I met the Iyalaje of the State of Osun State recently at a high powered conference on transformative leadership for women. She was the soul of the meeting in parts. She spoke more in Yoruba language and continually eulogised the governor of the state and praised his achievements at every opportunity. She spoke glowingly about how the women were mobilised in the face of ‘intimidation’ from the opposing party.
The Iyalaje spoke, and masterfully too, about her strategy of galvanising votes from the women and how the media, especially radio, were used to mobilise support for the incumbent governor, who consequently won the gubernatorial race.
Her account is not an isolated case. Women market leaders are pivotal in mobilising community people for political purposes in the different states of Nigeria. They are the politician’s prime tool in effectively reaching community people.
At another workshop on gender reporting, a story was told of a community woman ‘kingmaker’ in western Nigeria, less popular compared to the late Chief Lamidi Adedibu but influential and powerful nevertheless. The report had it that she was the ‘go to’ person if you needed to be heard, seen or endorsed as a politician but she was yet to make a queen of any woman in politics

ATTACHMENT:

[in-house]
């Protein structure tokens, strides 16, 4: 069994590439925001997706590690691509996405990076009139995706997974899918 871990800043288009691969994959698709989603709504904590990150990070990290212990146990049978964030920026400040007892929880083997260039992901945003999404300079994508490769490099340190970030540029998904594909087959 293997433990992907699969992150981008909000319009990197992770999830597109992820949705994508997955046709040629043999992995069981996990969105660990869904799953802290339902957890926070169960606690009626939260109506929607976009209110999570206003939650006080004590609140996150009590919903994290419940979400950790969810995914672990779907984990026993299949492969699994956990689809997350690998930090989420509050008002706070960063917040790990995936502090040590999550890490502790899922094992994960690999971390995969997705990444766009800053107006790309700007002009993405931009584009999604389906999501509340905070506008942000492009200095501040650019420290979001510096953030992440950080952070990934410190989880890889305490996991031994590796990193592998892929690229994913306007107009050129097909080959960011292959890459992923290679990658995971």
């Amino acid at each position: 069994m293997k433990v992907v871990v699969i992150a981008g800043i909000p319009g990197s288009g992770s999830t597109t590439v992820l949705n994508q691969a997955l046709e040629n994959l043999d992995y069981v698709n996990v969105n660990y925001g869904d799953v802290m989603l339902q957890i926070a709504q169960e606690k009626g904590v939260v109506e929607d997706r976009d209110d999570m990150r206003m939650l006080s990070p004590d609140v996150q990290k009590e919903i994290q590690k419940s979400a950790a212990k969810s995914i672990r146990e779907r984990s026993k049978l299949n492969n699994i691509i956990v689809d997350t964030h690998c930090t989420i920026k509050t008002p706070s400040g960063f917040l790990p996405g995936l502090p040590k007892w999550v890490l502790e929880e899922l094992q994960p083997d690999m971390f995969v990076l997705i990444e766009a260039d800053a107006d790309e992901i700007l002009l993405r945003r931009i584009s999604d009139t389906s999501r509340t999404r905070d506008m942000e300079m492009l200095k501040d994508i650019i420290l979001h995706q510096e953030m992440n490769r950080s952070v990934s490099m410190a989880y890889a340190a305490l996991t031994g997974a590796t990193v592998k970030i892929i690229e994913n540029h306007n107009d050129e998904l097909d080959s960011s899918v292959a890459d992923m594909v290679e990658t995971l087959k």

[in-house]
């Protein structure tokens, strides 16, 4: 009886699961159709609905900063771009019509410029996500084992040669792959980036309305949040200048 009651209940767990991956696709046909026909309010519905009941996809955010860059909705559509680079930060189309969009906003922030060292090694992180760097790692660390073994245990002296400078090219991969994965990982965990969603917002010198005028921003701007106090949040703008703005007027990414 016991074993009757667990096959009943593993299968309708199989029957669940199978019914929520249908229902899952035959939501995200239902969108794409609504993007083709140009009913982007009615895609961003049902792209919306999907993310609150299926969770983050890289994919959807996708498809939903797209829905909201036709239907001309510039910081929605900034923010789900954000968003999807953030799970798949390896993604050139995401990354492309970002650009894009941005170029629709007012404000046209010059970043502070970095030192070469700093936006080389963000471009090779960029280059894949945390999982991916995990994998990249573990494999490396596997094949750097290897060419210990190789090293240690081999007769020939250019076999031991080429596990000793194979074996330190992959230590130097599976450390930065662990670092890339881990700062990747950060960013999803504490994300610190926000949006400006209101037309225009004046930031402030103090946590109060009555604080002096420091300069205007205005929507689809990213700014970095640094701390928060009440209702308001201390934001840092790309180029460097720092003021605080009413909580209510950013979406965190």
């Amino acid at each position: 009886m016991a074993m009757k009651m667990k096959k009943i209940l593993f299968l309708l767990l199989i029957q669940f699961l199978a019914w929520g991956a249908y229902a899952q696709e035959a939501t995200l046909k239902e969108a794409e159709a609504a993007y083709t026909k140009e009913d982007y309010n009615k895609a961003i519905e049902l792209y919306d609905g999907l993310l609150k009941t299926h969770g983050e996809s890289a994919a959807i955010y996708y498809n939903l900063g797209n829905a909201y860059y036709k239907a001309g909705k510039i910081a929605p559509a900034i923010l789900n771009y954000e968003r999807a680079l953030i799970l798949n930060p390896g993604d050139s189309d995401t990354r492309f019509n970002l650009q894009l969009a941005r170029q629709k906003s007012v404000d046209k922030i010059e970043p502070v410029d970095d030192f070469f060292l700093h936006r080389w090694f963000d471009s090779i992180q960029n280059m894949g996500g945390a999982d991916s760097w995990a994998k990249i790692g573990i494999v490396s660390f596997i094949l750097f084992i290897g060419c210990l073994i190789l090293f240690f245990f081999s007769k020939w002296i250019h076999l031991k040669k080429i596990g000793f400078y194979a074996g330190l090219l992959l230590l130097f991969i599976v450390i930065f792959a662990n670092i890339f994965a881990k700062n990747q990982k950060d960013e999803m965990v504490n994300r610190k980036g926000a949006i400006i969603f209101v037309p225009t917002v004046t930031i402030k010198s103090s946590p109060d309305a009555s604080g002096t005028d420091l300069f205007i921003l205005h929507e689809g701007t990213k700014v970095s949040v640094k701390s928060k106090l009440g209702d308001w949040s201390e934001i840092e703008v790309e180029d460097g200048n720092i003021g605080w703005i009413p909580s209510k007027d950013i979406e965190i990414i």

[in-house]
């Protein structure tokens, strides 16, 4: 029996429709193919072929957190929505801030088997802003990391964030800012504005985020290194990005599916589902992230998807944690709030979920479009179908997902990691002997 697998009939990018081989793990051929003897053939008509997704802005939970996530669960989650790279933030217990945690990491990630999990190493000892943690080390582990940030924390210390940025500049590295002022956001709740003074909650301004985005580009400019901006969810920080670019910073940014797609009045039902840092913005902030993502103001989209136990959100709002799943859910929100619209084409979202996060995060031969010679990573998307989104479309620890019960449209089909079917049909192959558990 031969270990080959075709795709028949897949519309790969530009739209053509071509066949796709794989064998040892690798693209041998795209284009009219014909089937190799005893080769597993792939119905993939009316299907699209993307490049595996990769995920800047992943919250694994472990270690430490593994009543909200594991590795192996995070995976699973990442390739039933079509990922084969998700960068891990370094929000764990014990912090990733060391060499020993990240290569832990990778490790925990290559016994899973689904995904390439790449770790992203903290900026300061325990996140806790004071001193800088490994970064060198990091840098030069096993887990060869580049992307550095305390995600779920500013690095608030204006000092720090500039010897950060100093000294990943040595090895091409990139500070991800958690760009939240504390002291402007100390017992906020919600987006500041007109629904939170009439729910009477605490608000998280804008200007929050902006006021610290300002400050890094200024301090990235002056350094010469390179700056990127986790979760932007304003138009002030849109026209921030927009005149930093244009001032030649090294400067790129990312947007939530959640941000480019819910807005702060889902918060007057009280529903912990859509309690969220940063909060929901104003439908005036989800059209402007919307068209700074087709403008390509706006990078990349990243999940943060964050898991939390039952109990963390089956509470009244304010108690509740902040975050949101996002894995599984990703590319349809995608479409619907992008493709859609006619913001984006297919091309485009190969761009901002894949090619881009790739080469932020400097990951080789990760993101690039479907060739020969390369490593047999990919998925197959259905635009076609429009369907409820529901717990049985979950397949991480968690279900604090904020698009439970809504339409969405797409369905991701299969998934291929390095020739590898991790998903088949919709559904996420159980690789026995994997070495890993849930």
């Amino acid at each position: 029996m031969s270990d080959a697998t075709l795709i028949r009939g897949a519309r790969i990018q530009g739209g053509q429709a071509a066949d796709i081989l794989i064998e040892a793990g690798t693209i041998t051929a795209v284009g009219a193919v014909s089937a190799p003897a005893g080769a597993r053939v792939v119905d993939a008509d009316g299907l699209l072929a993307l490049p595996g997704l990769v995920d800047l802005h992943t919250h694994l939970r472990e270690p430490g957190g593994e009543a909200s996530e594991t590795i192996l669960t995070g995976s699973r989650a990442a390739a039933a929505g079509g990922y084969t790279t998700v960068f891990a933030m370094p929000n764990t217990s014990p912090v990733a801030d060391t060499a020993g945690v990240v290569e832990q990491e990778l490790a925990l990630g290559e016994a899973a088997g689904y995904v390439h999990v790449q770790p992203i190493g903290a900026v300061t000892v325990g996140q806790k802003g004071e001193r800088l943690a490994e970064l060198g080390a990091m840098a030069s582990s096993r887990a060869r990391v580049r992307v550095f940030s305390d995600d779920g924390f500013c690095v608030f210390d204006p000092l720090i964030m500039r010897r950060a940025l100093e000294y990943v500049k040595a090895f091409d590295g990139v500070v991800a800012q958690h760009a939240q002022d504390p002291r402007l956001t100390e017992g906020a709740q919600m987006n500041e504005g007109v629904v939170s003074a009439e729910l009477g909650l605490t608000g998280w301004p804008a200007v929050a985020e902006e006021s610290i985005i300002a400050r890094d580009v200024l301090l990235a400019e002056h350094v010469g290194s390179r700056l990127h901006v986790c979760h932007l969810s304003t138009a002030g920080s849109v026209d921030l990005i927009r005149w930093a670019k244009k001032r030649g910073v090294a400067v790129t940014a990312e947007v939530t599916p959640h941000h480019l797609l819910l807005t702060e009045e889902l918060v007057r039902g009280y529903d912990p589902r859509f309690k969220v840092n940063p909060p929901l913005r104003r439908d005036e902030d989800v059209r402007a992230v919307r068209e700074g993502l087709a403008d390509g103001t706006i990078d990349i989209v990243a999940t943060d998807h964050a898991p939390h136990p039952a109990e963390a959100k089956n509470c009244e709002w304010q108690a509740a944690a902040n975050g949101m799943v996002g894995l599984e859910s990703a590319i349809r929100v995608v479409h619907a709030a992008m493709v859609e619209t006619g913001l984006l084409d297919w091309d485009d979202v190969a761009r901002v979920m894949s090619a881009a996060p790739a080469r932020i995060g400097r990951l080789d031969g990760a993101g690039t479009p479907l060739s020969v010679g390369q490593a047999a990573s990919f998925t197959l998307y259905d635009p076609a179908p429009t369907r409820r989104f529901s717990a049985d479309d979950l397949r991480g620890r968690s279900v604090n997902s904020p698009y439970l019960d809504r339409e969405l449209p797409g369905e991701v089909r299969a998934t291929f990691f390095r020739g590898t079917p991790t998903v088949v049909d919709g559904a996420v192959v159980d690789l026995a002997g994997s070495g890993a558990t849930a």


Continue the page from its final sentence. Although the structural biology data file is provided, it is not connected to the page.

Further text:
It is generally agreed that women are keenly involved in planning political rallies. Images of ebullience and enthusiasm displayed by these women are evident in TV broadcasts. But are women satisfied with this role? Are women politicians content with the backstage roles of planning the aso-ebi and catering at these events? Why are many women in politics stuck in backstage and supporting roles?
It is worrisome that fewer women are finding their ways into elective positions in political parties. It is time women started thinking about deeper visions, better succession strategies, mentoring and more visibility at the higher echelons of political party leaderships.